I think one of the reasons that the true crime genre is so appealing to me is that I love the feeling when a case is solved. There is so much gratification in seeing a mystery tied up and (hopefully) justice being carried out. So, there’s something that feels a tad unsatisfying when there isn’t a clear answer to a true crime puzzle. Alas, with “Trailed,” as fascinating as the case is, the lack of a distinct resolution is both frustrating and saddening.
The book follows the horrifying 1996 murders of hikers Lollie Winans and Julie Williams in Virginia’s Shenandoah National Park and the country’s attempts to solve the case over the years. At one time, it was heralded as one of the first times our government pursued hate crime charges (because Winans and Williams were a couple). But at the end of the day, because the missteps of many, the case has never been completely solved. Kathryn Miles has worked the case for years as a fellow wilderness lover who became intrigued (or maybe obsessed is the better word) with the two women’s gruesome deaths. Normally I’m not a fan of writers who insert themselves into their stories, but Miles’ connection to the events ended up lending itself to an insightful and deeply personal look into the case.
I was completely drawn into this book because Miles did so much incredible research into who these two women really were (aside from their tragic ends). The background that went into creating a fully crafted story of both their lives and their deaths was really admirable. One small downside to this book is that there was so much information that sometimes I would forget about key pieces later on. For example, there were several assaults and murders that took place in the surrounding Shenandoah area over the same time period as the deaths of Williams and Winans. When these events became more important at the end of the book, I had already forgotten a lot of the names, details, etc. So many different grisly acts took place that it became a little tough to remember each one and its significance.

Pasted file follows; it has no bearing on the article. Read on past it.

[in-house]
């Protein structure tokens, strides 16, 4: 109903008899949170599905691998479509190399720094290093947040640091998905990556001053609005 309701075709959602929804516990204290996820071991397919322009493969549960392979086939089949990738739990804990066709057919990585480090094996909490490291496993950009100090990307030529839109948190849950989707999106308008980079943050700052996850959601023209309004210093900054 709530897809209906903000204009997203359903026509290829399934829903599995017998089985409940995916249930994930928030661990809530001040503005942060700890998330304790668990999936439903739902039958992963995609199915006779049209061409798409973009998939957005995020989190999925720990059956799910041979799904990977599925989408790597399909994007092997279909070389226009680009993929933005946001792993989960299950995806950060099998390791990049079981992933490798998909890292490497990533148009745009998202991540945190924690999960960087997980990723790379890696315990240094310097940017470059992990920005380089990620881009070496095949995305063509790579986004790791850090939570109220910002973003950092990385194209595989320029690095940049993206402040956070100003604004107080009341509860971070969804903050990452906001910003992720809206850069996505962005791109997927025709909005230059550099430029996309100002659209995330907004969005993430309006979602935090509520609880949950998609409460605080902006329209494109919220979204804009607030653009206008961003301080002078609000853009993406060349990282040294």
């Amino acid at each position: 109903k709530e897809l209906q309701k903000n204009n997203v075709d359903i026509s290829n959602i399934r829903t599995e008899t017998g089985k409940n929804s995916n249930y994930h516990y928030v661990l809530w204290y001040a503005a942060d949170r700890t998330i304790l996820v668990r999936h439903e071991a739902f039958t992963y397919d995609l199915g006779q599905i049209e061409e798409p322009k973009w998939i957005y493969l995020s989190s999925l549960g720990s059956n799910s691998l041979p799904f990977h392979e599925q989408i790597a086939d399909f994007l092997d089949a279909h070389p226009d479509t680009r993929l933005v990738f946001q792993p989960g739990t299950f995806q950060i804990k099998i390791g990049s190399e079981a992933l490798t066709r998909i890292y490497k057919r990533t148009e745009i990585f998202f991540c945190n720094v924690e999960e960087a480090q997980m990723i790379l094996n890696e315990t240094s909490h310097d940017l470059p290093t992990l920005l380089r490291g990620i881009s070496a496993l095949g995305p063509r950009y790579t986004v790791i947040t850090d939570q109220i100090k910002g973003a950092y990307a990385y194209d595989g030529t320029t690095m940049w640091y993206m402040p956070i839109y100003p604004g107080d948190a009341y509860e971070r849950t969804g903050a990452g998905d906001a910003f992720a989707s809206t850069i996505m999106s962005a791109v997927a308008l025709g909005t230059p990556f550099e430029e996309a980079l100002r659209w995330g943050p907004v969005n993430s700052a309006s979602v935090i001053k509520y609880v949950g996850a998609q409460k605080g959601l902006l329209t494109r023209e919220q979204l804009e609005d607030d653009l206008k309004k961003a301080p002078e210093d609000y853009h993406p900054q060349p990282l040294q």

This book was almost a five-star read for me because you can tell Miles poured every ounce of herself into writing it and because the case is one that has so many haunting aspects. It just lost me a little bit with the amount of detail at times and the lack of a true resolution (which felt a tad disappointing). Definitely not for people who feel squeamish when reading about violence or forensics, but true-crime fans will enjoy trying to solve the case on their own (even if we’ll never know for certain what happened in that park).
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